By Jonathan Moerschel
I came to understand the devastating and tragic effects of pancreatic cancer when my first wife, Eugenie, lost her brave battle with the disease in 2003. She was a wonderful pianist, and was finishing up her Doctorate of Music Arts degree at USC. She was my best friend and my musical partner. We were married only 10 months. She was 34 years old, had undergone 5 major surgeries and had been fighting pancreatic cancer for 5 years. I was angry at the disease and angry that there wasn’t more that could be done in the way of treatment. I remember deciding that, one day, I wanted to be able to do something to help in the fight against cancer.
Jumping ahead seven years, I had made a decision to start running again after a 12-year hiatus due to chronic injuries. I had read about barefoot running, and how many people have overcome injuries and were running pain-free. Somehow, this concept was fascinating to me, even as a self-described germaphobe. About six months into my experimental barefoot running phase (yes, running without shoes of any kind), I came across the Hirshberg Foundation’s LA Cancer Challenge 5k on the internet. I knew right away that I had to get involved with the Foundation, and running the 5k seemed like a great idea. It was the first time I came across any organization that was dedicated solely to pancreatic cancer research. At the 2010 LA Cancer Challenge, I ran my first ever 5k, and without any shoes. It was the longest distance I had ever run in my life. It was an unexpectedly emotional experience for me as I thought about why I was running the 5k and raising money for the Hirshberg Foundation. It felt really good to finally be able to do something to help in the fight against cancer.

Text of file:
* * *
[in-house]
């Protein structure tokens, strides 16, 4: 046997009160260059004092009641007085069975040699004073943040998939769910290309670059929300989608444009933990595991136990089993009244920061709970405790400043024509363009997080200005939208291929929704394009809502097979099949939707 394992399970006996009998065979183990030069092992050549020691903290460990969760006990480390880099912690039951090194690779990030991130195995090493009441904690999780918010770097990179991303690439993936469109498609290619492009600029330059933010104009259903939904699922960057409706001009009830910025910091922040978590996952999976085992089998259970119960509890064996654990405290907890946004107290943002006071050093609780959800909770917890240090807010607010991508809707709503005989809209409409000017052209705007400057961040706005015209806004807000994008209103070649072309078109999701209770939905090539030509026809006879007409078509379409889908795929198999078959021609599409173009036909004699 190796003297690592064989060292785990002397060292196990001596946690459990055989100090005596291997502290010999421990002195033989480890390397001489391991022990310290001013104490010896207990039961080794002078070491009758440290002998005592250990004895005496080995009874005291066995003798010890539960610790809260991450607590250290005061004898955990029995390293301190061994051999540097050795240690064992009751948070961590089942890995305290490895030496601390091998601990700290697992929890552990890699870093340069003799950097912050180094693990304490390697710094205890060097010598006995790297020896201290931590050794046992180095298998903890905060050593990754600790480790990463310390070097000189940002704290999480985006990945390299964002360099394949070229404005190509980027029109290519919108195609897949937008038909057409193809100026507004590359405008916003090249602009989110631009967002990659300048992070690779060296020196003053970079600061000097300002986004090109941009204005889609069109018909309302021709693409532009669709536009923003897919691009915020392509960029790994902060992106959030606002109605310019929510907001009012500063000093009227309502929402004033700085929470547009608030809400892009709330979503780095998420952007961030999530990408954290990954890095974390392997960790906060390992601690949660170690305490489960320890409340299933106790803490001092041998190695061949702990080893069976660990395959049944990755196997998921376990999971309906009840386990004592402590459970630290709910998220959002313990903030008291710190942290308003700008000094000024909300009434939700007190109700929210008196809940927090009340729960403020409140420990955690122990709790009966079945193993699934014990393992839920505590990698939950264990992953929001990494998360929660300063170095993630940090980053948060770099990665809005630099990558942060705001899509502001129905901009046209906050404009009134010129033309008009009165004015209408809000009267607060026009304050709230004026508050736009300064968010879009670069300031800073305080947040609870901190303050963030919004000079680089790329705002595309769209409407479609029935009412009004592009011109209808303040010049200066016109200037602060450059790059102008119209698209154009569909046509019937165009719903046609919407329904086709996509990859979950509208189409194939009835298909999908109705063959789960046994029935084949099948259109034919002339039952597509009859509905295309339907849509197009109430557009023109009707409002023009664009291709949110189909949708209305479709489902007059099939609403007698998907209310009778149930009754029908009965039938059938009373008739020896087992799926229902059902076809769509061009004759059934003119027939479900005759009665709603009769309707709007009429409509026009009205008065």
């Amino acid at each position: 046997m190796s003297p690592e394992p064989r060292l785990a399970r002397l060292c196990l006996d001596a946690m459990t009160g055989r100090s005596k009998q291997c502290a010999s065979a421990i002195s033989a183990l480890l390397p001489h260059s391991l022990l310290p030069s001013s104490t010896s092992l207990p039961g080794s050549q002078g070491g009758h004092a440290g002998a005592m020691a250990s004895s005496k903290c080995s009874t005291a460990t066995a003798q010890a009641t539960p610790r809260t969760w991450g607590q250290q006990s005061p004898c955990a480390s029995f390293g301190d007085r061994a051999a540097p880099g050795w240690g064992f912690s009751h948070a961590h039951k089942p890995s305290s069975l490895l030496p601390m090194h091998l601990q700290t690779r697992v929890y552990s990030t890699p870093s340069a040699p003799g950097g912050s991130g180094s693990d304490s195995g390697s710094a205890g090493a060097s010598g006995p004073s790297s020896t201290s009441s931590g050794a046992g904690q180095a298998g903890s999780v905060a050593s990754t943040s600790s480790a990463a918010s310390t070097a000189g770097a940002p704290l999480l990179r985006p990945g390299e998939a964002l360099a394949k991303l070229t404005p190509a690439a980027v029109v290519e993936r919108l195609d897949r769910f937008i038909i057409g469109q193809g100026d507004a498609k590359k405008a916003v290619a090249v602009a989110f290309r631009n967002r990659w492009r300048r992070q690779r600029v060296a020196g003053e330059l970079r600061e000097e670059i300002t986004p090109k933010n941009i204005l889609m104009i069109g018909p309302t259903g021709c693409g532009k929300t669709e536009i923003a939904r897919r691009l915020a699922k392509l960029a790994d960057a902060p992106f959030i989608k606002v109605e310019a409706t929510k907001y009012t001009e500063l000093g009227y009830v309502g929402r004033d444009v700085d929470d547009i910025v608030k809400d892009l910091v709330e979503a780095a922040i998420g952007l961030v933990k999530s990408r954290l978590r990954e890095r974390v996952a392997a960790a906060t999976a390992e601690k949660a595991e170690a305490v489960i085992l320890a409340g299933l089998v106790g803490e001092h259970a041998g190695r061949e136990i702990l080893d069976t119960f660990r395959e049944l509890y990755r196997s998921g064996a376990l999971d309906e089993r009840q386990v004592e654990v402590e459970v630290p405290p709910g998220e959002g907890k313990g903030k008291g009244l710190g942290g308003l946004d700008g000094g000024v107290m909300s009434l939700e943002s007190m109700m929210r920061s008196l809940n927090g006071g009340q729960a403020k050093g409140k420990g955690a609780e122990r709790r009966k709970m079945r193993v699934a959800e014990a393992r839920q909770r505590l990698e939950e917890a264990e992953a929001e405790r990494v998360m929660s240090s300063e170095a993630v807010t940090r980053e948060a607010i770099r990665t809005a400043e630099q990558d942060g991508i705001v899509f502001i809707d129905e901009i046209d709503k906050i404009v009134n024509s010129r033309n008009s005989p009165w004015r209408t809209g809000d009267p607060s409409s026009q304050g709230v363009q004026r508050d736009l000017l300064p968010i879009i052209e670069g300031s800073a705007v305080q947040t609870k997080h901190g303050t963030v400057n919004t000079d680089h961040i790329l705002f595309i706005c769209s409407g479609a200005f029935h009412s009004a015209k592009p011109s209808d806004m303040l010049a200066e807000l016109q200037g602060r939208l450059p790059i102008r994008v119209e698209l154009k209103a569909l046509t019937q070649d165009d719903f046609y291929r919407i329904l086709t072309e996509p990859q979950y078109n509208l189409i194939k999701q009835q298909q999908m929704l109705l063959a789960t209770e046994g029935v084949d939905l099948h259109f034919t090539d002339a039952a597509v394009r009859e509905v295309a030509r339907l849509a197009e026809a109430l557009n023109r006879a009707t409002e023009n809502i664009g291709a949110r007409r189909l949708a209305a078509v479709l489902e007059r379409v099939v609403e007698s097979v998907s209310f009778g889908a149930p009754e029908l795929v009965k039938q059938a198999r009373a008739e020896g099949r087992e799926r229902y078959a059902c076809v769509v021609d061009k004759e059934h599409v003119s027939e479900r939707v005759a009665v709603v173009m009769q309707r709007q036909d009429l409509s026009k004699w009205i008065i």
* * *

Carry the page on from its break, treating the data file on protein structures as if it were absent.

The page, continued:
I was so impressed by the event and how well organized it was. I could tell that there were so many others that could understand what I had been through, which was both sad and comforting. It was sad because I was surrounded by people who, unfortunately, had experience with pancreatic cancer. However, it was comforting to see that so many people had come out to support each other, to raise awareness about this disease, and to help raise money for much-needed research. Little did I know that running that 5k back in 2010 would lead me to do something I vowed I would never do: run a marathon.
I began training for the 2012 LA Marathon in October of 2011. I had been running barefoot for about a year and a half, and still hadn’t run more than 4 miles. After our first training run, I realized first that I had a lot of work to do before I was ready to run a marathon, but I also realized I was getting involved with a really great group of people. We had such great support and encouragement from everyone at Hirshberg and from our running coaches Robert, Euri and Jack. We all had our ups and downs with training, but we supported each other and all finished our first marathon that year. I decided by 7 pm after that first marathon, that I needed to run it again the next year. So, on my 34th birthday this year, I ran my second marathon.
Running the marathon was a tremendous experience for me, both physically and mentally. My emotions were a roller-coaster of a ride, but every time I felt tired or sore, I reminded myself why I was doing it, and I managed to push through the discomfort. The outpouring of support from both volunteers and the public who lined the streets really helped keep my spirits up. Coming up to the Hirshberg Foundation’s Purple Cheer Station at Mile 21 with dozens of cheering supporters all in their purple clothes was an extraordinary experience that brought tears to my eyes. That moment was a big reminder of my loss back in 2003, but also a beacon of hope for the future of those that are fighting cancer.
I’m not exactly sure what it is about running a marathon that I like, but I know running the marathon for pancreatic cancer gives the experience real purpose for me. I know that while I am sore and tired, it is a small sacrifice if I can help make a difference for someone in the future who will live longer after being diagnosed with pancreatic cancer. I am so very proud to have been a member of the Hirshberg Training Team and run the LA Marathon the last two years in memory of Eugenie, and in support of pancreatic cancer research.